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China funds cut suggested equity allocations as hopes for recovery evaporate: Reuters poll

Investors look at information displayed on an electronic screen at a brokerage house in Shanghai, April 14, 2014. REUTERS/Aly Song

SHANGHAI (Reuters) - Chinese fund managers will cut the proportion of their portfolios invested in stocks over the next three months, following July's upward trend, as hopes for a quick economic recovery falter, a Reuters poll shows.

"China's recovery is not at all stable. It is still possible that things will get worse, so market sentiment is volatile," a fund manager based in south China said.

Chinese fund managers reduced their suggested equity allocation for the next three months to 77.2 percent from 81.9 percent a month earlier, according to a poll of nine China-based fund managers conducted this week.

Funds sharply increased their suggested bond allocation to 10.1 percent from 4.5 percent a month ago, while lowering their cash weightings to 12.7 percent from 13.6 percent in July.

Growth in China's vast factory sector slowed to a three-month low in August as output and new orders moderated, a preliminary private survey conducted by HSBC showed last week, heightening concerns about increasing softness in the economy.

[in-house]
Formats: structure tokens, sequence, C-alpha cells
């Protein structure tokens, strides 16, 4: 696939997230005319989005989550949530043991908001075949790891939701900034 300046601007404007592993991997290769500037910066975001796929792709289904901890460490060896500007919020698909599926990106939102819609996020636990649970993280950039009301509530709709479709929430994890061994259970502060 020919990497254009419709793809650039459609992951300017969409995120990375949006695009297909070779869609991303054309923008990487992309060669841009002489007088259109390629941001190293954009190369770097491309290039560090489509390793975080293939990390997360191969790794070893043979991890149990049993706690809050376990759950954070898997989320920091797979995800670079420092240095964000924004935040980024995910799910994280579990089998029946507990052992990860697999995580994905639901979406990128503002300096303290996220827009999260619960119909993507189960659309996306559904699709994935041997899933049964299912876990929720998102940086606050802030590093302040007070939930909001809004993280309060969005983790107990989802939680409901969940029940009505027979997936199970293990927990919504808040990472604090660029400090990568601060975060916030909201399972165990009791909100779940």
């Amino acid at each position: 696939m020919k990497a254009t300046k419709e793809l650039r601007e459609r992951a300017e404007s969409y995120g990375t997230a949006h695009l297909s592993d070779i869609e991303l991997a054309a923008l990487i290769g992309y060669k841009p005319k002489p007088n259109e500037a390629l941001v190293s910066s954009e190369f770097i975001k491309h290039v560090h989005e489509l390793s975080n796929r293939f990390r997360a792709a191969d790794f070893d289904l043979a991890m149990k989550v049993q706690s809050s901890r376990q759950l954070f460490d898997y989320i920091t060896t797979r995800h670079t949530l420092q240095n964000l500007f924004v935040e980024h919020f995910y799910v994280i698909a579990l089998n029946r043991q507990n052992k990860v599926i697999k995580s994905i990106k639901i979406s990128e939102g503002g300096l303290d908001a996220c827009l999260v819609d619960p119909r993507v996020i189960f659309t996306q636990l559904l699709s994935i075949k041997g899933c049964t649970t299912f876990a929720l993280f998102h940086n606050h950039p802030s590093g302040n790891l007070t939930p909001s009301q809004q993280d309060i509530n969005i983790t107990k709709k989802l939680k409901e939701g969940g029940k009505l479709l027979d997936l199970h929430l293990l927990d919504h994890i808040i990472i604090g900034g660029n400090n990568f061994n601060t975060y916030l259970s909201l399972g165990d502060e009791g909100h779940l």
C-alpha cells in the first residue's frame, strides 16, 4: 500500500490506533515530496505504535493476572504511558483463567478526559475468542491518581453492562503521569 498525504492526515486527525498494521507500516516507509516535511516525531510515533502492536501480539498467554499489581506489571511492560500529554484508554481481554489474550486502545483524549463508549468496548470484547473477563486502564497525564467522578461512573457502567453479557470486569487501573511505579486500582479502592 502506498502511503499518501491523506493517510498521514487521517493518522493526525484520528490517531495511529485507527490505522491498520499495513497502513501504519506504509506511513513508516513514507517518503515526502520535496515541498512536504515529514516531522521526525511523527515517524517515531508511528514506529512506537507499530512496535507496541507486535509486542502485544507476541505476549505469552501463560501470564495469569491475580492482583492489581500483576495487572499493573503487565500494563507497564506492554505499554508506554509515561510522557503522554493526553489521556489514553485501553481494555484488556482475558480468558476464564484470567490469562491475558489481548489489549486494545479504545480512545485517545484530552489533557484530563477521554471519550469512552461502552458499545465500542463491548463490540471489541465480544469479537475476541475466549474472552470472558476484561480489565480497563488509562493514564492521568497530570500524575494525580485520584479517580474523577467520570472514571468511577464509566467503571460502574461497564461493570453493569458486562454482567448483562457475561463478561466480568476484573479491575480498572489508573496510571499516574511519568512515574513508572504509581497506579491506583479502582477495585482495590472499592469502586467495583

Eight of the fund managers said their most serious short-term concern was the cooling of the domestic real estate market, which could have knock-on effects on the financial system and potentially cause a spike in bad debts.

This month, suggested allocations to financial services and real estate fell sharply, while consumer and electronic technology stocks were in favor.

The average recommended allocation for financial services fell to 14.8 percent from 18.5 percent last month, while recommended weightings for real estate shares dropped to 6.1 percent from 10 percent in July.

For electronics, the average recommended allocation rose to 16.1 percent from 14.4 percent last month, as weightings for consumer goods rose to 23.7 percent from 20.4 percent in July.

(Reporting by David Lin and Engen Tham; Editing by Jacqueline Wong)